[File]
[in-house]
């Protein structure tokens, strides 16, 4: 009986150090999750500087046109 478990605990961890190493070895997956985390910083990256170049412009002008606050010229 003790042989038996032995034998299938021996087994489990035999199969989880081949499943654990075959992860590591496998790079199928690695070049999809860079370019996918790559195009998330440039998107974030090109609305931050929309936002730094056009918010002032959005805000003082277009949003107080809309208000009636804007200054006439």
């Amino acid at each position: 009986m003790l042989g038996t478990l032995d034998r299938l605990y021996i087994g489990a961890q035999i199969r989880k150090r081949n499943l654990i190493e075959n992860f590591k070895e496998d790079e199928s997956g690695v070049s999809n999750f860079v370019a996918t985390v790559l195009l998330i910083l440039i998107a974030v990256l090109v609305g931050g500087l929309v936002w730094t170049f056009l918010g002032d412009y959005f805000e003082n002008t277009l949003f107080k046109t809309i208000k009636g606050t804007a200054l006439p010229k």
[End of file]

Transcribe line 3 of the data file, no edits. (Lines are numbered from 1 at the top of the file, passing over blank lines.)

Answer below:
């Amino acid at each position: 009986m003790l042989g038996t478990l032995d034998r299938l605990y021996i087994g489990a961890q035999i199969r989880k150090r081949n499943l654990i190493e075959n992860f590591k070895e496998d790079e199928s997956g690695v070049s999809n999750f860079v370019a996918t985390v790559l195009l998330i910083l440039i998107a974030v990256l090109v609305g931050g500087l929309v936002w730094t170049f056009l918010g002032d412009y959005f805000e003082n002008t277009l949003f107080k046109t809309i208000k009636g606050t804007a200054l006439p010229k």